The most influential Megatrends set to shape the world through 2030, identified by Euromonitor International, help businesses better anticipate market developments and lead change for their industries.Learn More
Euromonitor recently spoke at the 2019 European Payment Summit in the Hague, Netherlands. With panels and keynote speakers from Visa, Mastercard, Lloyds Banking Group and Swift among many others, this insightful event provided attendees with a wide-ranging knowledge on the major issues and trends affecting the global payment industry. We have compiled our key takeaways from EPS 2019.
The proliferation of mobile phones and continuous digital disruption have revolutionised the way we consume, purchase and operate payments. Non-bank players have now entered the game and innovative payment techniques are being developed, as new technologies enable us to bypass traditional models. The ever-changing digital and payment ecosystem landscape have paved the way to instant, cross-border payment and method enhancements, but this does not come without significant threats and security risks. The different EPS panels addressed major issues and dynamic market changes in this space, stressing the need for new regulations to optimise protection of consumers and businesses.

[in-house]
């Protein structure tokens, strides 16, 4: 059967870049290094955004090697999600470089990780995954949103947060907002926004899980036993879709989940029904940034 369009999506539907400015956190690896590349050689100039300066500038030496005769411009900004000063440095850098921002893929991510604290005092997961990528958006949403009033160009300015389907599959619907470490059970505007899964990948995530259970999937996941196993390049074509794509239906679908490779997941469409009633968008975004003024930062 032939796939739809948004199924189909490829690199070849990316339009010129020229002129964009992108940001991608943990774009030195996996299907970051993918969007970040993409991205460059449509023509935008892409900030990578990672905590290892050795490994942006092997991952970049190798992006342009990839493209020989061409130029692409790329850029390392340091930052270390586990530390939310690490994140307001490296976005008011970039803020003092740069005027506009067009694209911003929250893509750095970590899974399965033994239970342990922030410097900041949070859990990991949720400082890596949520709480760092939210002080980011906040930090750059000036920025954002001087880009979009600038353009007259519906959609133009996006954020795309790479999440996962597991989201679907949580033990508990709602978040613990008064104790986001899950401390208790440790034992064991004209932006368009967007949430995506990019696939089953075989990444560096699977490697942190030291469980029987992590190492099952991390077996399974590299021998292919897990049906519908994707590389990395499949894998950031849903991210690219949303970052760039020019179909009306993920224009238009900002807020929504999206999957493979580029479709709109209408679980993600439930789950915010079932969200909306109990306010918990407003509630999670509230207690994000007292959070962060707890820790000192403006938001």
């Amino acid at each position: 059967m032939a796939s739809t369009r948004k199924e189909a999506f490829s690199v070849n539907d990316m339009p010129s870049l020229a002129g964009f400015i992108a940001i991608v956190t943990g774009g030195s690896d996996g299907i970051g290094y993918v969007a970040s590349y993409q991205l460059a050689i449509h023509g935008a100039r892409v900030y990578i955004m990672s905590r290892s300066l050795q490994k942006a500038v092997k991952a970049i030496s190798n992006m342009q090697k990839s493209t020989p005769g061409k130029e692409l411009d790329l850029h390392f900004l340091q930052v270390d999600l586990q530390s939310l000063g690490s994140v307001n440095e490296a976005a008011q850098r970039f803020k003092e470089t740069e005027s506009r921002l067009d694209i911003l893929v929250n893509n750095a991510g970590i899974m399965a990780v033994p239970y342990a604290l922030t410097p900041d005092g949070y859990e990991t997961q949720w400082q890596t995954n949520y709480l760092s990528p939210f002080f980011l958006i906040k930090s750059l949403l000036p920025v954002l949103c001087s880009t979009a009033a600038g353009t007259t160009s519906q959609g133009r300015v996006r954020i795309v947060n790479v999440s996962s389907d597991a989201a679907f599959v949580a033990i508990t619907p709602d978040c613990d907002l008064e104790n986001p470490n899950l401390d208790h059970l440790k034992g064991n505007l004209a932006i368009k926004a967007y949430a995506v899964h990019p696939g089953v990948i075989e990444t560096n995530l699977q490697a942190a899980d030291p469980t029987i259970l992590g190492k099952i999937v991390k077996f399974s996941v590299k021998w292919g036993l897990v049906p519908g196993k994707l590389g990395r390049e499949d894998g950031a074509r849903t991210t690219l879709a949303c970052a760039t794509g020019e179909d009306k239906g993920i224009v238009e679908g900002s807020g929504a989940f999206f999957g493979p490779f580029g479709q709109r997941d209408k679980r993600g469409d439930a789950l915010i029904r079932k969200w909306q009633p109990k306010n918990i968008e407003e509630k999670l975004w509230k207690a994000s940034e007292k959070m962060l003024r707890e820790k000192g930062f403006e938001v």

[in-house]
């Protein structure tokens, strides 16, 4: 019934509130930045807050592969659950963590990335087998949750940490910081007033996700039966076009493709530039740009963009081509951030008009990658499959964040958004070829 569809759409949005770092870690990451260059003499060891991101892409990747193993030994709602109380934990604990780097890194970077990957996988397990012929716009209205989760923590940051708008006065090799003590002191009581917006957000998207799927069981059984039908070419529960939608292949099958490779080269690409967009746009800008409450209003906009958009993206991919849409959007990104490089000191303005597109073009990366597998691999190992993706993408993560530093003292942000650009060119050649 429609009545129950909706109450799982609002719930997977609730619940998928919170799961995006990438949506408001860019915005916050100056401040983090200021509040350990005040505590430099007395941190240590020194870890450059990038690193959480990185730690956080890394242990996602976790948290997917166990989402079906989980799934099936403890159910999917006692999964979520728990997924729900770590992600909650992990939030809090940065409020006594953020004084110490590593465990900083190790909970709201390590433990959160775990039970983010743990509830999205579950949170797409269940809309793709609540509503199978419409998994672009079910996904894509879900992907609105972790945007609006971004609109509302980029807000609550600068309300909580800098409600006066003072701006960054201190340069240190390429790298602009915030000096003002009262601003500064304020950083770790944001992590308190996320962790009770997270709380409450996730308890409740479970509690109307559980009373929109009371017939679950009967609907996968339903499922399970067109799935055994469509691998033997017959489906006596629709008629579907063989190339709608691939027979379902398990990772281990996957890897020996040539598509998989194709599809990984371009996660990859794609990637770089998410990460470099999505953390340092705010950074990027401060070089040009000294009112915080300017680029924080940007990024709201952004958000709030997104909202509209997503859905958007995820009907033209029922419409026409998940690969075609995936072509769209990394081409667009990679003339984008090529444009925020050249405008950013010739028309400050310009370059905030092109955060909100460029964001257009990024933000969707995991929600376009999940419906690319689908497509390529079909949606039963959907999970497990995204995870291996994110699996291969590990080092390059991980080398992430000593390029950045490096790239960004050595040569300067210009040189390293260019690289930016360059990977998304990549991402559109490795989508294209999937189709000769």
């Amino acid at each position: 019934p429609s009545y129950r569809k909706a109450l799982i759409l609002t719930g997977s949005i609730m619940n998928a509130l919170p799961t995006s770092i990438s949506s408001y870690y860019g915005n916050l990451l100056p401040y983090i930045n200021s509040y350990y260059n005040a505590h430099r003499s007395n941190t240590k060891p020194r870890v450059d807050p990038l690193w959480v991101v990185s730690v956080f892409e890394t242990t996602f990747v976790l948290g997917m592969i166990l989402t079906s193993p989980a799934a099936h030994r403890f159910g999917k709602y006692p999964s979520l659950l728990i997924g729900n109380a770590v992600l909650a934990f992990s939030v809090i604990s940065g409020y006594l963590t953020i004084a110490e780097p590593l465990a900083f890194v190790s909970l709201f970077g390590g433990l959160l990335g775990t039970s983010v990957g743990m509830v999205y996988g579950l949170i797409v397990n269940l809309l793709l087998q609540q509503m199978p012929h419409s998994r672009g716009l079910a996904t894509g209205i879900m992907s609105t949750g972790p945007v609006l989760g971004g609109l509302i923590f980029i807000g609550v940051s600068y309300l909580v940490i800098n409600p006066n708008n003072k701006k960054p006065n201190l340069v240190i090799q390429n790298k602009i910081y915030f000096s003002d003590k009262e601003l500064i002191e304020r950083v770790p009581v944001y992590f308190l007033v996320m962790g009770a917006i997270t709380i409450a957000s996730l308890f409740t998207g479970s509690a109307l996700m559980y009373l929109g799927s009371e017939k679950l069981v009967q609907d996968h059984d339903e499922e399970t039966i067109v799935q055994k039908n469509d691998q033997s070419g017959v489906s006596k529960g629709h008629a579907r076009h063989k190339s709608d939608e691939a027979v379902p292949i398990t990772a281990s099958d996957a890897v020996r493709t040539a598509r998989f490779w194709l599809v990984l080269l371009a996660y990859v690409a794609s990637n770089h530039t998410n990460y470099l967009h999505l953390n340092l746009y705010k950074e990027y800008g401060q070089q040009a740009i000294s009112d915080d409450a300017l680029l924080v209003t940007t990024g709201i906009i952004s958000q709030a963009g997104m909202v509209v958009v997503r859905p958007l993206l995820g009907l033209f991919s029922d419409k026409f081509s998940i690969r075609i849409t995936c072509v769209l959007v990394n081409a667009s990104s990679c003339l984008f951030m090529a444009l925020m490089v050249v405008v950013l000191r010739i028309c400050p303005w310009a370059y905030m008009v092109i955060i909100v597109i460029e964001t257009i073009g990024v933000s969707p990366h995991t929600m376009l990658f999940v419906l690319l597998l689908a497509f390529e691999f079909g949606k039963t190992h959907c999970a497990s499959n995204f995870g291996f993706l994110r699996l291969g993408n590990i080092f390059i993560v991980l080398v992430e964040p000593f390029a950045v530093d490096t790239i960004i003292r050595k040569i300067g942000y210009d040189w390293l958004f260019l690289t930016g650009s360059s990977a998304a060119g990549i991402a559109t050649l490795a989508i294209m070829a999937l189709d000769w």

Fintech start-up companies have started to facilitate cross-border payments. However, to create a seamless experience, strong collaboration between banks, technology players and fintech is vital, as such more FinTech firms and third-party service providers should integrate their functionality into banks’ own platforms to enhance the cross-border payments experience.
Blockchain, AI and IoT were identified as technologies holding the potential to enable smarter and more secure payments. Innovative payment apps and digital wallets have the ability to provide a seamless experience, however, to reach full adoption in the forecast period, integrating an “identity” element is crucial. On the other hand, cryptocurrency has not quite taken off, due to high fluctuation and low merchant acceptance.
Regulation in this digitalisation and open-banking context is of fundamental importance and one cannot avoid the Second Payment Services Directive (PSD2). The EU and the UK have already implemented comprehensive open banking legislation and PSD2 requires EU and (pre-Brexit) UK banks to grant licensed third-party payment service providers access to bank infrastructure and account data. PSD2 also specifies regulatory standards for data sharing through APIs. Although the effect of the regulation is becoming increasingly significant, the gap between the regulatory and technological progress is still important today.
On a European but also on a global level, there is still a real need for cash, which grants privacy, control and is a low-cost option. One question remains – will the future of payment be truly cashless or perhaps simply lower cash levels?
To see the full presentation please download it here.